“Grow your own” talent: to promote or recruit?

Grow your own talentGrow your own has seen a huge revival in the past few years, with gardeners and celebrities alike singing the praises of the benefits of home grown veg.

Personally, I’m a huge fan, the sense of satisfaction gained from sowing a seed, nurturing it through its early days and watching it grow is wonderfully rewarding.  And, the end result, home grown veg pulled straight from the ground in your own garden is hard to beat.  However, a great deal of time needs to be invested in growing your own, and you need to possess a certain level of knowledge and skill to be successful in your endeavours.

In the world of work, does the same apply?  Do the benefits to growing your own outweigh the costs? Should talent always be home grown, or is there a time and a place for buying in from outside of the four walls of the organisation?

Advocates of growing your own talent list many benefits that can be drawn from supporting existing employees as they rise through the ranks of an organisation.  Such an approach to talent results in existing employees having a high level of detailed understanding of the mechanics of the business, they are fully submerged in the industry and are “good news stories” for employees starting out their careers with the organisation.  Offering a long and rewarding career path by investing in your employees’ career progression and ensuring strong succession plans are in place gives people clarity about the opportunities that are available to them and reason to stick with you.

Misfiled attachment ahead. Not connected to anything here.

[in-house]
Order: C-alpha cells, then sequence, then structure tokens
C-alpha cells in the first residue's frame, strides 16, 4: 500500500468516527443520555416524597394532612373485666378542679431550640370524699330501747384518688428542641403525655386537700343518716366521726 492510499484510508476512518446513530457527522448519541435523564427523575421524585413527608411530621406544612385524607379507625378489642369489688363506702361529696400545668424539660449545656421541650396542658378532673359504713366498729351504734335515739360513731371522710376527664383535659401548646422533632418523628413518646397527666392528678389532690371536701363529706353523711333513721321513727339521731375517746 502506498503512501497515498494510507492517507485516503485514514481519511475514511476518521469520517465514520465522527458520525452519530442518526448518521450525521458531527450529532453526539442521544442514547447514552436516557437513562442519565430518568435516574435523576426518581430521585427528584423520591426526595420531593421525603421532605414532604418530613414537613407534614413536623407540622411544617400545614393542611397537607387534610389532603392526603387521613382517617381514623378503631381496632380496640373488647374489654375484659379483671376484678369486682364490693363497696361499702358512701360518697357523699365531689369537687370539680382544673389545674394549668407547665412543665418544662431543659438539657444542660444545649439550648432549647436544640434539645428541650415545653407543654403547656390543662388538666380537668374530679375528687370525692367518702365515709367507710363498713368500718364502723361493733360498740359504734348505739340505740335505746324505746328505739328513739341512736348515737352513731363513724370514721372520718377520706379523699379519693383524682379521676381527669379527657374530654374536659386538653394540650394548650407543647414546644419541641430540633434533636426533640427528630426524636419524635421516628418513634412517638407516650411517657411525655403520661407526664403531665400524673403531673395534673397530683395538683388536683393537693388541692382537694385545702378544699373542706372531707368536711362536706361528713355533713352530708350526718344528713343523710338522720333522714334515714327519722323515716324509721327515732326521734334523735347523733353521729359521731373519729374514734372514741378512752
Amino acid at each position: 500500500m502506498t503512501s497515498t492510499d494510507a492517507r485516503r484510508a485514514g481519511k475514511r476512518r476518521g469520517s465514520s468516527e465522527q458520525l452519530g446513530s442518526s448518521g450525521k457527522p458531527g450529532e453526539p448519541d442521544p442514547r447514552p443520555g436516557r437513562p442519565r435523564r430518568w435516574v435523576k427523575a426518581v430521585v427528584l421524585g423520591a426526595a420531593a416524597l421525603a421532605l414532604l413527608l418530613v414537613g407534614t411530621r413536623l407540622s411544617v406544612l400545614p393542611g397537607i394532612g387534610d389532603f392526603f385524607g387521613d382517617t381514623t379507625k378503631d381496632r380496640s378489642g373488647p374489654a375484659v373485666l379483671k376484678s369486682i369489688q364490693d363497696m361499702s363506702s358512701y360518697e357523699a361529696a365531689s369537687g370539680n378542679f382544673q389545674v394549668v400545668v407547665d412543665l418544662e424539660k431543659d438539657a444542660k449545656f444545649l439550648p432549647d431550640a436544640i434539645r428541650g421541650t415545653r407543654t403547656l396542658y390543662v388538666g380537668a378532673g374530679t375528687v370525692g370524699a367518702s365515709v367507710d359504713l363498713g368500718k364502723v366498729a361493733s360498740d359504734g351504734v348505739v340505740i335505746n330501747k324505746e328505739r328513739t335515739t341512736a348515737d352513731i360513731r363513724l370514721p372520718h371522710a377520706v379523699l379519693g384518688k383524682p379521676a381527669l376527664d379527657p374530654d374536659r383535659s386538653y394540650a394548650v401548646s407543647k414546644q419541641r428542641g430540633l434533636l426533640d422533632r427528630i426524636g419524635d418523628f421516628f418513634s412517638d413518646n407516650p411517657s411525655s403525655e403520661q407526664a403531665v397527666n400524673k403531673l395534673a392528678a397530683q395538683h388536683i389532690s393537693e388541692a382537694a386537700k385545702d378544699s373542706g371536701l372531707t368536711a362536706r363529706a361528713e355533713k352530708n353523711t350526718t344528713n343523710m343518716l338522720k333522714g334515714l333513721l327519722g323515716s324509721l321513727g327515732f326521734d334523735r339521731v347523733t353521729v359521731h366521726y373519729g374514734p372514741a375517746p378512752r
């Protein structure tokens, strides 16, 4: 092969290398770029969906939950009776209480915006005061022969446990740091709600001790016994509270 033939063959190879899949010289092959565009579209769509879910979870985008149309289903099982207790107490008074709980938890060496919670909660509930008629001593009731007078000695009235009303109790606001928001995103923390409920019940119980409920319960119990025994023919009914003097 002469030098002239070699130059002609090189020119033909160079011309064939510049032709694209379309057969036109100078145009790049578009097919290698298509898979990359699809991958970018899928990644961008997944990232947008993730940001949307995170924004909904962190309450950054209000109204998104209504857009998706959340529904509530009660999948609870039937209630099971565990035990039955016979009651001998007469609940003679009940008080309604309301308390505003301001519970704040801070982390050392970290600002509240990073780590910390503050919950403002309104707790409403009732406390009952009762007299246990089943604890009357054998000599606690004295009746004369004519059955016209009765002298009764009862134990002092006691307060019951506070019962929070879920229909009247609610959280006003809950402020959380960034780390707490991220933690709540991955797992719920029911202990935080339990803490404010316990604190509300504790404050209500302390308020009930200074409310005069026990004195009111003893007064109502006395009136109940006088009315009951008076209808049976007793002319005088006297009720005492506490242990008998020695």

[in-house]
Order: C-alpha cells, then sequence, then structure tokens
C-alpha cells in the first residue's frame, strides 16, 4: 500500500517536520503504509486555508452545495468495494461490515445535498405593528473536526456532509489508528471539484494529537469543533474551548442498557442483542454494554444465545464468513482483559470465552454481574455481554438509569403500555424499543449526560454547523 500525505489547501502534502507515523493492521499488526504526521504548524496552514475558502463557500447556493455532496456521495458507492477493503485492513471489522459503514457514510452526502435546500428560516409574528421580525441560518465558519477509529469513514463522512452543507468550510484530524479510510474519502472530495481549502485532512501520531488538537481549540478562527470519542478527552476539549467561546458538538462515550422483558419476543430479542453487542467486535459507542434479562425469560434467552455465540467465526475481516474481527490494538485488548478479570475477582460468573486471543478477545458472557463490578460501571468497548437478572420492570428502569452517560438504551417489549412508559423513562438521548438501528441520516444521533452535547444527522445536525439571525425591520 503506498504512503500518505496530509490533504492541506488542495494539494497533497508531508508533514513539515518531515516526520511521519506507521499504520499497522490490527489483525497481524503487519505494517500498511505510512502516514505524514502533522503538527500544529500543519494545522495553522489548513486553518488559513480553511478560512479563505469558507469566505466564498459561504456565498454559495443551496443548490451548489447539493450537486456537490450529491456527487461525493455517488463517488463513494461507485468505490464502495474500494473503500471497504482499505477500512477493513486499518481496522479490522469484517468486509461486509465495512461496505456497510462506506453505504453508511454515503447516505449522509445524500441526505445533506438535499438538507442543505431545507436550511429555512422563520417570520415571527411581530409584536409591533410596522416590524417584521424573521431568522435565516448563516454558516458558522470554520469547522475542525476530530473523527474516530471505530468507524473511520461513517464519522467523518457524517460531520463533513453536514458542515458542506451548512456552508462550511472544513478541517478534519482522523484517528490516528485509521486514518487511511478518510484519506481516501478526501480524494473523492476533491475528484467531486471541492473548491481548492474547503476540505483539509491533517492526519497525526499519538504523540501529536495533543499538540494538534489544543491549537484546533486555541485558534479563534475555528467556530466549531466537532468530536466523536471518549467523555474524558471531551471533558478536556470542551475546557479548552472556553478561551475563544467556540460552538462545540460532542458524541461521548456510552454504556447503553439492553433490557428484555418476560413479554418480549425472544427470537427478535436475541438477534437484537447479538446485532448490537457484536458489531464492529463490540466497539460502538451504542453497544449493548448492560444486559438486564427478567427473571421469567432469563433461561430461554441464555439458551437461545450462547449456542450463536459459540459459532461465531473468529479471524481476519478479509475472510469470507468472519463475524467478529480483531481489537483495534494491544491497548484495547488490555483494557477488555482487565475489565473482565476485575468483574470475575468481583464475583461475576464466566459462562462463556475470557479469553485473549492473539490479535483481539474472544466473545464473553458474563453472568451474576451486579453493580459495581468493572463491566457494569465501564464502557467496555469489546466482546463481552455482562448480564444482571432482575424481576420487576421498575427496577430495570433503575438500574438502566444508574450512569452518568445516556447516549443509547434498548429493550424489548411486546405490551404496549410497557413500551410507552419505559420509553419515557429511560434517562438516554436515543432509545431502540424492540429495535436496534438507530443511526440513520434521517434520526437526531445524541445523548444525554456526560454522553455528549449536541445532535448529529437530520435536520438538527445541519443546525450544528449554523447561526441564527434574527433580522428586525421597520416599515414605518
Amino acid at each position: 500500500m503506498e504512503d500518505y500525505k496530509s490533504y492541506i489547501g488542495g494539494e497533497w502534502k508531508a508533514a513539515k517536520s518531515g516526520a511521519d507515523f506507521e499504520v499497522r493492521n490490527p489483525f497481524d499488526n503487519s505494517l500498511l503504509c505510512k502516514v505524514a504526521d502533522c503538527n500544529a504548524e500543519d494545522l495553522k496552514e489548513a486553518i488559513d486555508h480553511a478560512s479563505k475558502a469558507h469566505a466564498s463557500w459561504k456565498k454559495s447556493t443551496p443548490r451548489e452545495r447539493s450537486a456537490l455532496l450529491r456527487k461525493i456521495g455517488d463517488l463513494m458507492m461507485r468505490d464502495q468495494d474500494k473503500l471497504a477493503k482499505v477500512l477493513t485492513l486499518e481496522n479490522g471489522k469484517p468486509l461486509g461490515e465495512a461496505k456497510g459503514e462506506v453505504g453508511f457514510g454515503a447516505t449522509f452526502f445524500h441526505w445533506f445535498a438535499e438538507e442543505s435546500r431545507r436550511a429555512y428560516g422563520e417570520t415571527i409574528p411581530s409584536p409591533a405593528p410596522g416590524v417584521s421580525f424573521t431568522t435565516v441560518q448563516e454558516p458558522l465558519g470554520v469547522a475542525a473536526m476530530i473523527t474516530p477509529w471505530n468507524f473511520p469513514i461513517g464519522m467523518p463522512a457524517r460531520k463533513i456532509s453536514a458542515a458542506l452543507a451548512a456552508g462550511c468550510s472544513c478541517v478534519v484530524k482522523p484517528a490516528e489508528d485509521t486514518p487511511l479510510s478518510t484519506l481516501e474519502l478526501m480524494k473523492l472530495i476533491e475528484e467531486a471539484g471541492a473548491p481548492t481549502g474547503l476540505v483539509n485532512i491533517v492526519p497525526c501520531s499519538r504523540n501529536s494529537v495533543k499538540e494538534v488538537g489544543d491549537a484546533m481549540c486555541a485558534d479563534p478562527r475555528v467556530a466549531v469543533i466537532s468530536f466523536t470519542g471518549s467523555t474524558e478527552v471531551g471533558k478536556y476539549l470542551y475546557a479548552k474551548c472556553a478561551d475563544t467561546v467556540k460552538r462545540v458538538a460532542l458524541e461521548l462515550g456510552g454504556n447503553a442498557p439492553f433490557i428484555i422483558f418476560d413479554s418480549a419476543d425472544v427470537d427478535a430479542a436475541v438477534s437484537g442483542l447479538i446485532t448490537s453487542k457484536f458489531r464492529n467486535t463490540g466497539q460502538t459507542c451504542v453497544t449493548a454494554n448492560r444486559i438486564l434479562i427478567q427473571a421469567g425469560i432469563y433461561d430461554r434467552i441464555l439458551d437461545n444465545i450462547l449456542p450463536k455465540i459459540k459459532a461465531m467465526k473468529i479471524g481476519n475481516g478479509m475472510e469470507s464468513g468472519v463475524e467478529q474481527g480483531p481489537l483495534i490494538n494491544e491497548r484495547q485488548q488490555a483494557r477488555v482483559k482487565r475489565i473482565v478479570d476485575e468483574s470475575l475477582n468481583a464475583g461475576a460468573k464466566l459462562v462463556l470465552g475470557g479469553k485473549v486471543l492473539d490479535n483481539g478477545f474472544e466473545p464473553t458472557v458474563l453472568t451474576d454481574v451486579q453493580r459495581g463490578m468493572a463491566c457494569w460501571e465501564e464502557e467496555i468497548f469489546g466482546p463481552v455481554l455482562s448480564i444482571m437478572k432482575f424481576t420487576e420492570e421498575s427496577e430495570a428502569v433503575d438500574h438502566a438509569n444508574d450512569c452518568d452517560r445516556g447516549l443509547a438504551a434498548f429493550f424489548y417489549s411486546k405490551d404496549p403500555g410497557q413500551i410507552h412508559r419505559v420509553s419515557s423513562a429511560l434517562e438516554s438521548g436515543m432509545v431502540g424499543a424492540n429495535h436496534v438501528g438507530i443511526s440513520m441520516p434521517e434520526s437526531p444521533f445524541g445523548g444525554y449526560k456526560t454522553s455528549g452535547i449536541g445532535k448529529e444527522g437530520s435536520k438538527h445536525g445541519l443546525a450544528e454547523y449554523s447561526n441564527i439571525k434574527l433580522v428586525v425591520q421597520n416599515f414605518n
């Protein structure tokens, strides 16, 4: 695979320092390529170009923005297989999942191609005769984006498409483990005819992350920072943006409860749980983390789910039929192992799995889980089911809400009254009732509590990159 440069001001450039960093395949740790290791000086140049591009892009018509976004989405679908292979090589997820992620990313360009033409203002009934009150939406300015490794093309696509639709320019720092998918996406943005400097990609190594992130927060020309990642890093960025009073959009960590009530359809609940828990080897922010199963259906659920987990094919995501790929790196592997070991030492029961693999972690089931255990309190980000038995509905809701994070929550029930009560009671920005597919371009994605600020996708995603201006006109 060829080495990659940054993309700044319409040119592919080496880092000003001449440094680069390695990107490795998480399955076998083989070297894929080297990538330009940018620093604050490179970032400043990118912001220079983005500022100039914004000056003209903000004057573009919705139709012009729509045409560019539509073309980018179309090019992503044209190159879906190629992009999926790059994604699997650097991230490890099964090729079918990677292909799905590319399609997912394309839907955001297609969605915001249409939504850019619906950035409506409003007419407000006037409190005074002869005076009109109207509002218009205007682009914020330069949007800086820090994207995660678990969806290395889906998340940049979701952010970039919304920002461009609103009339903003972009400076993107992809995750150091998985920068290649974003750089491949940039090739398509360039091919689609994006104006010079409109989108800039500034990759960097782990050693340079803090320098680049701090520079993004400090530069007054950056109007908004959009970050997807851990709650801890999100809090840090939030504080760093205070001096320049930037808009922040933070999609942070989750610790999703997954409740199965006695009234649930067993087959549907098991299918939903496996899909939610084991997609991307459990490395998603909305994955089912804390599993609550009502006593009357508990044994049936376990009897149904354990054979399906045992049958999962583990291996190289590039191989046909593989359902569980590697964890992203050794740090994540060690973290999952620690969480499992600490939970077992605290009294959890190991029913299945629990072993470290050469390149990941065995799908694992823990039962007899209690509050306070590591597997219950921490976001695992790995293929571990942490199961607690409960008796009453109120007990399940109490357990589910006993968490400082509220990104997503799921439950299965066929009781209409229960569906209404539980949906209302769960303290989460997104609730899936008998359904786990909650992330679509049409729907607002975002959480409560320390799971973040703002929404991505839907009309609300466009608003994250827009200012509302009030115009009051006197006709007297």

However, a great deal of time and financial investment is often required when upskilling existing employees to enable them to progress through an organisation (particularly where highly skilled roles are concerned).  And, if you choose to only promote from within, do you not run the risk of stagnation?  Will you find your business unable to generate new ideas or find new ways of working?  Might you find yourself falling behind your competitors?

By opening up the talent pool and looking externally for experienced hires when necessary, you can balance the blend of those who know the current business inside and out with those who have the potential to bring a fresh pair of eyes, new ideas and new ways of working to the organisation.  There’s a balance to be struck that ensures businesses have access to the right set of skills when needed, whilst continuing to nurture the ambitions of existing employees as they progress through their careers.  Ultimately, it’s how you manage and communicate this blended approach to talent management that’s important to retaining current employees whilst attracting new ones.

Personally, I’m one of the first to sing the praises of home grown, but equally, I’m not at all averse to popping out to the shops to supplement my harvest with some bought in additions when needed!